Community Research and Development Information Service - CORDIS

FP6

PHOENIX — Result In Brief

Project ID: 28703
Funded under: FP6-CITIZENS
Country: Estonia

New life for the cradles of civilisation

Boosting the research capacity of central Asian countries in the area of social sciences and humanities can contribute to regional stability and even attract tourism to the region. An EU-funded project worked towards to setting the base for achieving such goals.
New life for the cradles of civilisation
Central Asian (CA) countries, located between China, the Middle East and Europe, are today experiencing a period of rebirth and nation building. However, ongoing border disputes, issues of ethnic diversity, diverse religious beliefs and economic reforms dominate their inhabitants' daily reality. This notwithstanding, their rich history and culture promise to make the region an attractive tourist destination in the near future.

Building on the positive aspects of the relatively new nations necessarily calls for improvements in their research capacity as related to the social sciences and humanities (SSH). The turmoil of recent decades resulted in huge losses to CA research and development (R&D) and an outflow of researchers. This has gradually been reversed; with efforts focused on modernising and reforming the region's research and education systems, prospects for the future are good.

'Fostering the rebirth of social sciences and humanities in the Central Asia' (Phoenix) is a project aimed to enhance the knowledge of the SSH community with regard to researchers and the level of R&D in the CA countries. Project partners planned to expand the area of action through workshops, seminars and other information gathering events. This will help to identify and promote potential collaboration as a means of boosting the acquisition of knowledge regarding new trends in SSH and its role in the European Research Area (ERA).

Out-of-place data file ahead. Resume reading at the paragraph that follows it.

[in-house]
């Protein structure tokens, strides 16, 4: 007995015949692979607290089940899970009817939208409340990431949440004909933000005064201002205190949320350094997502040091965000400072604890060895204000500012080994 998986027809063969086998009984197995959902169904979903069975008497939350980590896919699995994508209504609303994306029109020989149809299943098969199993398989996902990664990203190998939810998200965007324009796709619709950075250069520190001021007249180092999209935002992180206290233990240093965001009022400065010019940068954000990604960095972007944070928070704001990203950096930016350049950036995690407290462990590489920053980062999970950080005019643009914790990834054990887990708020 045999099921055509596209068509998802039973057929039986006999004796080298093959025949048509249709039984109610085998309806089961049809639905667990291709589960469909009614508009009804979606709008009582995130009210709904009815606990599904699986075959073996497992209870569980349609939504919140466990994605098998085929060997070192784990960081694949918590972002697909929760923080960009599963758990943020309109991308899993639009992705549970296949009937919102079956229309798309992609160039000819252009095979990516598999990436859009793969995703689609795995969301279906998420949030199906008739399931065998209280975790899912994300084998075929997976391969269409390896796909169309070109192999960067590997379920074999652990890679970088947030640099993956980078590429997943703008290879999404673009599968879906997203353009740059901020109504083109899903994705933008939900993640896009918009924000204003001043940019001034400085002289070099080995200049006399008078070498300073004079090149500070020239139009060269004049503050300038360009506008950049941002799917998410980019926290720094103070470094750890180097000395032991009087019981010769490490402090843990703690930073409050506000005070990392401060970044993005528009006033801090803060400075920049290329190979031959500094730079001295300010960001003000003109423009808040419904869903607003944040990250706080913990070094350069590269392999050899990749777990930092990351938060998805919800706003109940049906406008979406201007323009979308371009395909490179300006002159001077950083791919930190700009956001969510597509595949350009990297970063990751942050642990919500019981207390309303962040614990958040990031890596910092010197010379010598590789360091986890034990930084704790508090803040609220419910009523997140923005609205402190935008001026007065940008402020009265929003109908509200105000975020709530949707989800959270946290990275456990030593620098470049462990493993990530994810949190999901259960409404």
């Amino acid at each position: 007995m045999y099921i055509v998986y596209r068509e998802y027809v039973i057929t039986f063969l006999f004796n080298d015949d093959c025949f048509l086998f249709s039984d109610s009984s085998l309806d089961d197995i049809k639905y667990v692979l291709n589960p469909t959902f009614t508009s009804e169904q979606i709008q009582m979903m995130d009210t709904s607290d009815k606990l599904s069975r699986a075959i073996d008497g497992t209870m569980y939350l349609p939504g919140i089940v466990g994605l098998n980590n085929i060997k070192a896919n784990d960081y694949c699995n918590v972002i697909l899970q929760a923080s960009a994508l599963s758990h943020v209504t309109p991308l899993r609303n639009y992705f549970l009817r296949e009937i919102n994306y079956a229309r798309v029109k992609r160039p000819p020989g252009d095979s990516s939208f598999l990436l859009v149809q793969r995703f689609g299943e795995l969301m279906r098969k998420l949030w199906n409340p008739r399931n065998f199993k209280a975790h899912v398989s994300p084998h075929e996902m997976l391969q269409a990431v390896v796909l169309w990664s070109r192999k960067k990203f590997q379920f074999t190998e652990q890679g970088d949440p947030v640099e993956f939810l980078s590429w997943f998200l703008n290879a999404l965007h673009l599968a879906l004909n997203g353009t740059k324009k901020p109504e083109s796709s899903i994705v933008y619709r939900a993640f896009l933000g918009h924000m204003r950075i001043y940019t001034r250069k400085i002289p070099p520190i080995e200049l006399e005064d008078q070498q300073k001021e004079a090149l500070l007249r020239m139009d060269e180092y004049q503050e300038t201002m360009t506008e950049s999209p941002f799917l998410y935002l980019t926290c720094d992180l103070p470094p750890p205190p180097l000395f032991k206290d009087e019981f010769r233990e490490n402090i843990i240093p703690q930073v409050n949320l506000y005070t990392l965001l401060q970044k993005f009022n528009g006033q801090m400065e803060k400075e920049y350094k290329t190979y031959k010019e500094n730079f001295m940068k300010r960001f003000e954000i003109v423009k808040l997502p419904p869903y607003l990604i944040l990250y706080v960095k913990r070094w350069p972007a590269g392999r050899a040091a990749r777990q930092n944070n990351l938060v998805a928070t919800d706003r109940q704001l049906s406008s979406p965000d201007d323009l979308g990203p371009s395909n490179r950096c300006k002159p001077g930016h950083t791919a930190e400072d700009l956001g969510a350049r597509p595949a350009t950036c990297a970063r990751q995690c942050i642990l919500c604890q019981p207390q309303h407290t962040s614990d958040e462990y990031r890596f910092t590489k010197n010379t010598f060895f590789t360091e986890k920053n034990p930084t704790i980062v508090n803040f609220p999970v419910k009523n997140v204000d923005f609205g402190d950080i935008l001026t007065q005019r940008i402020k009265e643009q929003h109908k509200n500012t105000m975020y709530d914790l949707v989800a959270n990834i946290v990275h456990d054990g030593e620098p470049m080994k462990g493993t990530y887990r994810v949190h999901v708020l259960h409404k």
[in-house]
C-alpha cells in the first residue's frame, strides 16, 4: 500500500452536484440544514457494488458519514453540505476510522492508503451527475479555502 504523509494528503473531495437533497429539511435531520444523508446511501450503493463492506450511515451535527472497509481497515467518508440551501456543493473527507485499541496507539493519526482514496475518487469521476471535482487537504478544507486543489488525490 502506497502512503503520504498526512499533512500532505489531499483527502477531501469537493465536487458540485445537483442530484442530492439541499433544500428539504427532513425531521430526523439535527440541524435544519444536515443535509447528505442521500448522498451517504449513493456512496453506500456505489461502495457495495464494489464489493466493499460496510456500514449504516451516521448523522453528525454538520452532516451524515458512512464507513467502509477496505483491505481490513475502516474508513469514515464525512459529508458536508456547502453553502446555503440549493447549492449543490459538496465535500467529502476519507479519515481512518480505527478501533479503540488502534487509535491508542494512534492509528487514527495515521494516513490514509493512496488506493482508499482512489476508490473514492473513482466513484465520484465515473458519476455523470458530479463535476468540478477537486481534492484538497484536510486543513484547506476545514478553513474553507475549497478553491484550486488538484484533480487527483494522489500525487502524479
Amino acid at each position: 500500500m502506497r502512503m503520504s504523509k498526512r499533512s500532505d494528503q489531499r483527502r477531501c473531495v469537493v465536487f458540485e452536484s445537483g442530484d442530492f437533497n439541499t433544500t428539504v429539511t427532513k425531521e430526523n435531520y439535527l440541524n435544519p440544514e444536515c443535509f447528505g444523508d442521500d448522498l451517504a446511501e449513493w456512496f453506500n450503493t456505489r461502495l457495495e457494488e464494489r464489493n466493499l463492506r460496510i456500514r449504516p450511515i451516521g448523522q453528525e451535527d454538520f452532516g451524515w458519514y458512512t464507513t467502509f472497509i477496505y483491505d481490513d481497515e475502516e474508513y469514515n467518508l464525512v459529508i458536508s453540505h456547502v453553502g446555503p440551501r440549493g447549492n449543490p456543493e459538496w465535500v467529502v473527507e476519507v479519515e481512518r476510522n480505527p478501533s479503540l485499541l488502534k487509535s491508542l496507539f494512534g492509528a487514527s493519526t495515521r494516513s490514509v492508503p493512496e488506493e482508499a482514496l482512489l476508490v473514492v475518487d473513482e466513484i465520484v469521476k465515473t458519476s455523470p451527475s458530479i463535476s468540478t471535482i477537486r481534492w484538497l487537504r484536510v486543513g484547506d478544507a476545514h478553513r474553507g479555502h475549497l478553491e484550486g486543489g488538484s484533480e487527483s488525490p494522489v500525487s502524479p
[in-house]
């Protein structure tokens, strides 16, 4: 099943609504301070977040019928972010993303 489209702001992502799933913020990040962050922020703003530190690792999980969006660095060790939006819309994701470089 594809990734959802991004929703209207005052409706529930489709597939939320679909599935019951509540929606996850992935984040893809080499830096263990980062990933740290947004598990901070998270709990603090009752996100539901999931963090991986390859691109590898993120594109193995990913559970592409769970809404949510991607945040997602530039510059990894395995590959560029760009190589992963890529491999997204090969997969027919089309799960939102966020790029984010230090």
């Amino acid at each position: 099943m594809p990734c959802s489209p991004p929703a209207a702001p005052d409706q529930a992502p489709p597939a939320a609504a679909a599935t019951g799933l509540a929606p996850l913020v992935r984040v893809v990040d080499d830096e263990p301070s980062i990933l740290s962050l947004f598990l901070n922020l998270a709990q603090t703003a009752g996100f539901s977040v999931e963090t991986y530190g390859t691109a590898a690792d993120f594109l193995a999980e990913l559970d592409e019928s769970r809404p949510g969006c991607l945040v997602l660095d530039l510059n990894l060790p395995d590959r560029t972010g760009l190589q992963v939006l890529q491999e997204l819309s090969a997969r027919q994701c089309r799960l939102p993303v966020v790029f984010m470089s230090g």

Project partners relied on the expertise of Member State (MS) partners as well as that of relevant EU-funded projects and collaboration networks to support the integrated set of Phoenix's networking and training measures for the CA SSH community. Against this backdrop, Phoenix members aimed to develop the potential for research partnership and networking across national boundaries with a view to encouraging the development of the area's resources without hindrance and reinvesting the resulting profits into development of the region as a whole.

To achieve this, research infrastructures, researcher salaries and the living standards of university staff must be improved. With the efforts of projects such as Phoenix and recognition of the importance of reforms, it is expected that national governments will work to accomplish this and thus also enhance the standing of the region's already existing first-class research centres.

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